China is a driver of global arms deals. China’s party and state leader Xi Jinping wants to have modernized his military by 2027. Domestic armaments in particular benefit from this, including forges such as AVIC (Aviation Industry Corporation of China). The company is firmly in state hands, as is the People’s Republic’s leading armaments company, North Industries Corporation (NORINCO).

But an arms race has also got under way in Europe, which has long dreamed of a peace dividend after the end of the Cold War. Unlike in the US, defense spending in Europe has been well below the NATO target of 2 percent for years – with one exception: France.

The shares of European armaments companies have increased significantly in some cases, because defense stocks have not been socially acceptable in this country for many years, have no future prospects and are therefore not investable.

A closer look at the largest European defense titles is worthwhile.

In first place: the British company BAE Systems. Sales increased only slightly last year. Among other things, BAE Systems produces the ABC Fuchs armored reconnaissance vehicle together with RheinMetall. BAE shares have gained more than 45 percent since the beginning of the year. With the beginning of the war in Ukraine, things went up by leaps and bounds.

2nd place: Leonardo. The Italian group is looking to the future and wants to invest more in electronics, including through a partnership with the German company Hensoldt. Electronics is becoming increasingly important in modern warfare, keywords being unmanned drones and cyber warfare. Shares are up more than 20 percent since the beginning of the year.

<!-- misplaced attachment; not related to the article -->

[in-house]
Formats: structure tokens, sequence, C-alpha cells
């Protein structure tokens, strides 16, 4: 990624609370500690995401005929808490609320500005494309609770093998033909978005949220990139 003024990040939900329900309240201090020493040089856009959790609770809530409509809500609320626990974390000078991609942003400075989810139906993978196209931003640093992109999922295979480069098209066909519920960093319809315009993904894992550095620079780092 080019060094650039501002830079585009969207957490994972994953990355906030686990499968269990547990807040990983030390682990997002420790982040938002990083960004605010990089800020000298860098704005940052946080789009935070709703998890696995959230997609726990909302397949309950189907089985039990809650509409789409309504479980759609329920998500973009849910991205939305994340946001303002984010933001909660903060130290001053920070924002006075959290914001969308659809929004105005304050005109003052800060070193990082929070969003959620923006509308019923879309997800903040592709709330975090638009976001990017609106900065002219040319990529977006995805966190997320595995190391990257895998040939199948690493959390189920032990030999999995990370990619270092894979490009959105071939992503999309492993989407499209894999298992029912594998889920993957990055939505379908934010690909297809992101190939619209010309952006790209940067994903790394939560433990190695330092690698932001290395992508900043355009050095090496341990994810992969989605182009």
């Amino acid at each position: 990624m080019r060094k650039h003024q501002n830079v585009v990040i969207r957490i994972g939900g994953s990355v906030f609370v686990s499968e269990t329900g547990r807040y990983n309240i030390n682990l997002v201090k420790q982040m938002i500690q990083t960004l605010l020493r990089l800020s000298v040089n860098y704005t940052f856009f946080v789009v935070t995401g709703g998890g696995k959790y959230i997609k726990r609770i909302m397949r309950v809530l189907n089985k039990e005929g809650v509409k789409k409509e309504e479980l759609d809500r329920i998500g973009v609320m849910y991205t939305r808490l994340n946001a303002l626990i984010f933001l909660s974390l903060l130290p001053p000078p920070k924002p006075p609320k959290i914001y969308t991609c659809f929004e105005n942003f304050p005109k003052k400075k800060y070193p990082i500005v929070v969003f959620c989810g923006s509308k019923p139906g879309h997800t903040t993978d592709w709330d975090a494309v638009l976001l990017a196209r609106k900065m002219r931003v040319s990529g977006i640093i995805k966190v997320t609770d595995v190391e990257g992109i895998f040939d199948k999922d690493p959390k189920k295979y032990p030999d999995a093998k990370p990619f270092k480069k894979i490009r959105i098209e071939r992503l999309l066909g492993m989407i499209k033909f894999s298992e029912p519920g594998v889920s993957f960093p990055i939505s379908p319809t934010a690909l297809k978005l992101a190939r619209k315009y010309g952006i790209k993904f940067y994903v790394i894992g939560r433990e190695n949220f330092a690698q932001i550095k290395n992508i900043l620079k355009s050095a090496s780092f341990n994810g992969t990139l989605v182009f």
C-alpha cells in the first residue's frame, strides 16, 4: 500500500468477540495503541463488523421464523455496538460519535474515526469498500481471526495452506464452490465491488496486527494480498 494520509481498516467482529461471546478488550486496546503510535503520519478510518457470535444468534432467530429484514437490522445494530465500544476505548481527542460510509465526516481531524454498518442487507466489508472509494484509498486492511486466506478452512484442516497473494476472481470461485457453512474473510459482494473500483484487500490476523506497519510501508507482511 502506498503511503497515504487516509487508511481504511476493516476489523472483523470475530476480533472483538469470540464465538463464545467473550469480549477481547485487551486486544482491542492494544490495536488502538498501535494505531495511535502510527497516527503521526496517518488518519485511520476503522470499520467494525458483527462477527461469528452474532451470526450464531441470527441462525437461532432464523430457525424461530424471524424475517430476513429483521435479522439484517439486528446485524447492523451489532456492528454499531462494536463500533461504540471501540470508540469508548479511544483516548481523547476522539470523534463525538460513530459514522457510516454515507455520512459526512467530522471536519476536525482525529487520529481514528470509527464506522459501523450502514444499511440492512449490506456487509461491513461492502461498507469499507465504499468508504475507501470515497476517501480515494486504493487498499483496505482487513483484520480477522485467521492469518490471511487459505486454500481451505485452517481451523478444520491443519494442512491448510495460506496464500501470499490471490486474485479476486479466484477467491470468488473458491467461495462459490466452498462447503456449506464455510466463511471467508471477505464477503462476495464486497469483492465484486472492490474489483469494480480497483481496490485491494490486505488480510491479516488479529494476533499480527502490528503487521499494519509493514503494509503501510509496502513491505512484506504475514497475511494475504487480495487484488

3rd place: Thales. The French group does both civil and military solutions and is primarily represented in the field of military technology. The shares are up more than 60 percent

The German armaments companies are relatively small today, but now they are also growing – and vigorously.

1st place: Rheinmetall. The group manufactures tanks and the like and has just recently massively expanded its capacities by acquiring a Spanish ammunition manufacturer. Ammo is a scarce commodity these days. Shares are up more than 125 percent.

2nd place: ThyssenKrupp. The Essenes pretty much fly under the radar when it comes to armor. But the Marine Systems division is no different. Above all, submarines, naval ships and new surface and underwater technology are on offer. Despite this focus, the shares are down more than 40 percent. However, that is up to the group.

3rd place: Hensoldt. The company was spun off from Airbus’ defense division in 2017 and specializes primarily in the areas of radars, optoelectronic systems, electronic warfare and avionics. The Hensoldt share has increased by more than 70 percent since the beginning of the year.

A rethinking has taken place worldwide, which at best serves our security. Military strategists always say that if you want to prevent war, you have to prepare for it.

Conversely, this does not mean that everyone who is preparing for war actually wants to prevent it. Some heads of state and government prepare for war – in order to wage it.